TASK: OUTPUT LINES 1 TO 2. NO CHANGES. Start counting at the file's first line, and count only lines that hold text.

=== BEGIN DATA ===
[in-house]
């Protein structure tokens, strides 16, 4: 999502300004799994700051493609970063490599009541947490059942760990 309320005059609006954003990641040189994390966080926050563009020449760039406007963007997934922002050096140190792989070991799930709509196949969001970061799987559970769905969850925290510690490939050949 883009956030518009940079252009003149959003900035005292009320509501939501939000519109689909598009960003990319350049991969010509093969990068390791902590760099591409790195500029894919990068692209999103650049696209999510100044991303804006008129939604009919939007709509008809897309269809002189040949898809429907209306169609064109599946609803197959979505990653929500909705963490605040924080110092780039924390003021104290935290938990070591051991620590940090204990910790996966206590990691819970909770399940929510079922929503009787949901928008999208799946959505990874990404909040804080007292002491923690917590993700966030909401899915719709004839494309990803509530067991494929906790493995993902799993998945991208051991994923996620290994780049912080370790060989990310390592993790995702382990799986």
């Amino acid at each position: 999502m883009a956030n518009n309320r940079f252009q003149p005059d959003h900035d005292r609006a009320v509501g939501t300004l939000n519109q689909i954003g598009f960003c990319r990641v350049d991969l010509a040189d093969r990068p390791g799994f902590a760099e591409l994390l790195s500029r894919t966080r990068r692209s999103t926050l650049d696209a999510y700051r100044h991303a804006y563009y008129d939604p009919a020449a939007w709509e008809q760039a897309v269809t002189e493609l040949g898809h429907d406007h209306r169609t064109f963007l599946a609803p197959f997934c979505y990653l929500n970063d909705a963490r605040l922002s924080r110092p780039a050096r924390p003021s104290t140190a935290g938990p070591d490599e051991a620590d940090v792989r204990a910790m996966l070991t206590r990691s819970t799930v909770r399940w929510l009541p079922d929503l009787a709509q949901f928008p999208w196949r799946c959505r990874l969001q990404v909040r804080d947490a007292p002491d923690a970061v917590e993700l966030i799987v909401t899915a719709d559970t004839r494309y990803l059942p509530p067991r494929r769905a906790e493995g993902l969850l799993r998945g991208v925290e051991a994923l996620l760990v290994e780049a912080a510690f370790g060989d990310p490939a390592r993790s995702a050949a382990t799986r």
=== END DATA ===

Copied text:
[in-house]
């Protein structure tokens, strides 16, 4: 999502300004799994700051493609970063490599009541947490059942760990 309320005059609006954003990641040189994390966080926050563009020449760039406007963007997934922002050096140190792989070991799930709509196949969001970061799987559970769905969850925290510690490939050949 883009956030518009940079252009003149959003900035005292009320509501939501939000519109689909598009960003990319350049991969010509093969990068390791902590760099591409790195500029894919990068692209999103650049696209999510100044991303804006008129939604009919939007709509008809897309269809002189040949898809429907209306169609064109599946609803197959979505990653929500909705963490605040924080110092780039924390003021104290935290938990070591051991620590940090204990910790996966206590990691819970909770399940929510079922929503009787949901928008999208799946959505990874990404909040804080007292002491923690917590993700966030909401899915719709004839494309990803509530067991494929906790493995993902799993998945991208051991994923996620290994780049912080370790060989990310390592993790995702382990799986």